6 Weeks ago I embarked on training prep for the Hell of the West Triathlon. 

An iconic race held in Goondawindi QLD that started back in 89 – Its labeled QLDs toughest Triathlon. 

It’s a long course race consisting of 2km swim 80km bike and 20km run and serves as the QLD Long course championships 

Held in early Feb it’s the extremely hot conditions that bring about the name sake and status. 


I decided to pour my efforts into a prep for this seeing as though it was bucket list race for me practically since I started Triathlon. I have been eager to revisit long course for some time. 


I knew I was faced 4 major challenges

1 - Overcoming a back injury

2 - Going long – Could I get the mental aptitude right again

3 - Juggling 3 jobs - efficiency needed. 

4 - The heat adaptations 


The first 3 challenges were fixed by contacting my old coach Kel Rook who came on board to support me – Kel goes all in, he thinks big and communicates black and white and we speak nearly every day.  Its an old school approach - He tells me to get a pen and write down the program. I do it.  Point and shoot method. Working with Kel keeps me thinking less  and doing more/less when it counts.  Most importantly sometimes It’s a matter of doing it for him just as much as I do it for myself. 

Good listener, vision and pusher... That’s the kind of coach I aspire to be for my athletes. 


So the remaining challenge would be the heat. 

Summer came on pretty quick here ..


The first couple of weeks started with some midday anaerobic threshold swim sets and a 30 min time trial run – Here I found prickling skin and mental prison felt when the body overheats and loses its juice. I survived these small doses. They were key starting points in making sure I was completely on point with hydrations and recovery nutrition/ practices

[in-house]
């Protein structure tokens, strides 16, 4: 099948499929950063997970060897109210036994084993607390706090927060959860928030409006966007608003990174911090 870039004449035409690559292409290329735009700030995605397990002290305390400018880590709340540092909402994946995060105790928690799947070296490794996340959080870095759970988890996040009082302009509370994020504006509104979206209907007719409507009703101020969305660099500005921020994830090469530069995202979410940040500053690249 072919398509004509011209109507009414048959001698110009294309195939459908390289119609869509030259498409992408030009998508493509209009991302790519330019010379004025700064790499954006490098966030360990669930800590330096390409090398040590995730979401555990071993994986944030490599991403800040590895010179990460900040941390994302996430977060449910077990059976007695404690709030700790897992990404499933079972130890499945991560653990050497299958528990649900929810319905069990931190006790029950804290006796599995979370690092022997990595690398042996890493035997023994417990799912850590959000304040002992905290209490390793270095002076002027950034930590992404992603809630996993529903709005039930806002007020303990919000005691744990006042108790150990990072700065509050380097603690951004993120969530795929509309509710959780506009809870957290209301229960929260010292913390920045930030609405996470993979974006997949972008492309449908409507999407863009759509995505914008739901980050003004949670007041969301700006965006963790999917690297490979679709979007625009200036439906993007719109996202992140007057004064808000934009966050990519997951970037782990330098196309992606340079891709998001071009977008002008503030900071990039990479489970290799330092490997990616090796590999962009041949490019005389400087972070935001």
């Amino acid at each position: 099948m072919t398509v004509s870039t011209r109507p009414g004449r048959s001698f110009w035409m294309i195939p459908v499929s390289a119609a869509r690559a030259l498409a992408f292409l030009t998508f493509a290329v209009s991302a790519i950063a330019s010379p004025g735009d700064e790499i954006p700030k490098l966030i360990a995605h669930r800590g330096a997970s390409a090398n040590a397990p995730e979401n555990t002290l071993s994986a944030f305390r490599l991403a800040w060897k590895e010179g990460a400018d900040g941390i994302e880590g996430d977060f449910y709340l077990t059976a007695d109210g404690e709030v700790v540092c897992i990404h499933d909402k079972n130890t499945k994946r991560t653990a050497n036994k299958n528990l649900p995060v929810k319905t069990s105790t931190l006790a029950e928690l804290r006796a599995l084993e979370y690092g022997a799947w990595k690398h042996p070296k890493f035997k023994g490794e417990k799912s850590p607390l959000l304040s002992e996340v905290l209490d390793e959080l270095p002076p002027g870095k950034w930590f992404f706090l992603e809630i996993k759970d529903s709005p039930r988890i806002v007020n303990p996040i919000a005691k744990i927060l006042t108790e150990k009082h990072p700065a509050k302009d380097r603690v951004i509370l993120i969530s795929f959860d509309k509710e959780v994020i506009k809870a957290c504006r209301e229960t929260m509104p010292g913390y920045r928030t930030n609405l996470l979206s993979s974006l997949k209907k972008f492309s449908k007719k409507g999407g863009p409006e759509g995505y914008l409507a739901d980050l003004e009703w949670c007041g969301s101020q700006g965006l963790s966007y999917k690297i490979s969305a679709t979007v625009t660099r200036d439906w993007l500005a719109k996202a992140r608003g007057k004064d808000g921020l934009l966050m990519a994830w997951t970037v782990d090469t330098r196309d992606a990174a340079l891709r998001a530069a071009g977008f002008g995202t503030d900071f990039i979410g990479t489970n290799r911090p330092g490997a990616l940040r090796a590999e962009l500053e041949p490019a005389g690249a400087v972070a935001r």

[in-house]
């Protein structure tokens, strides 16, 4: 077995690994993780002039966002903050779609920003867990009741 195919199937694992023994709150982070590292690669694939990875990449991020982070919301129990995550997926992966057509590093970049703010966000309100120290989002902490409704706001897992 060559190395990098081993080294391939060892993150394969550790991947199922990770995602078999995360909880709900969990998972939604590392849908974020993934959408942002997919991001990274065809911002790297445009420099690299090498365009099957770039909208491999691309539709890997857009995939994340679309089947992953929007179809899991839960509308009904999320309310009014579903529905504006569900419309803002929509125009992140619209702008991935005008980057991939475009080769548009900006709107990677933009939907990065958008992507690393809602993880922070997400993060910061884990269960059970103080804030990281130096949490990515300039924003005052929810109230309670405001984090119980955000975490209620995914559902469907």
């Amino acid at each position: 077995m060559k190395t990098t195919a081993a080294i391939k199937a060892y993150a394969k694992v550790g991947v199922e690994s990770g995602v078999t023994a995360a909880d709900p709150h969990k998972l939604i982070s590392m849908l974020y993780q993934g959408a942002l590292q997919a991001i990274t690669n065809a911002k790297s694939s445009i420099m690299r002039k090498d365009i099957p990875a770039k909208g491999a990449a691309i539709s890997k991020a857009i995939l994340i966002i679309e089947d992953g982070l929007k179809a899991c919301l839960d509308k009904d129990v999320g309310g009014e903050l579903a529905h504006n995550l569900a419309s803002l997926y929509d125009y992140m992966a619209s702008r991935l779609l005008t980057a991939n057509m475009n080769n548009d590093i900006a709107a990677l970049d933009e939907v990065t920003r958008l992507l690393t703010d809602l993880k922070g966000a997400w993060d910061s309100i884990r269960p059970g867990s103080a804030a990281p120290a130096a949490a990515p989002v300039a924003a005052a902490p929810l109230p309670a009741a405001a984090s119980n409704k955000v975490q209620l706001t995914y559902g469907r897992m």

BRICK SESSION  1 - 70KM TT 14KM RUN - Murwillumbah Cane Fields 

The first big reckoning was a Sunday morning in the Cane fields at Murwillumbah where my session goal was 70km TT with 14Run off.

The bike went off without a hitch I was somewhat surprised with the output … Off to run with my tiny water bottle. It was HOT out there. The convection on the bike really takes away the true interpretation of the heat. I was running through the cane fields but it felt like I was running on the sun. No wind, no shade and it felt like 45 degrees beaming back off the tar.. At 5km my skin was tingling…. Mentally I was doing everything to cope but I literally felt like I was in a furnace,  by 6km I made the decision to turn around because 1km more before turning felt like I may have not been able to make it back it was that bad. At 8km I stopped to  hide in a tiny piece of shade and my heart rate dropped from threshold going 5 min pace then sat on 138 and did not move.  I was out of water and trying magically make a tap appear.

After 10 mins I had cooled slightly – I had 4km to get back to the car.  Another 2km up the road and a tiny piece of shade came again. I once again hovered… this is pathetic right? I’m thinking about guys in Kona, I’m wondering if its as hot as this – or hotter? I’m wondering how anyone can survive this.. I’m not feeling overly confident about HOTW right now... 

I make it back to the car. Recover up and knock out another 5km after lunch to make up for the volume and add some for the piss weak effort. 



I checked out the HOTW race site to investigate the run course – it says on river so I'm assuming potentially some shade break? I see the start time is 530am so the sun wont have hiked as much. There’s apparently always wind in Goondawindi so perhaps that will aid the cooling. But I’m not going to bet on any of that – I’ll expect it to be a little similar. I’ll adapt, and I’ll use the aid stations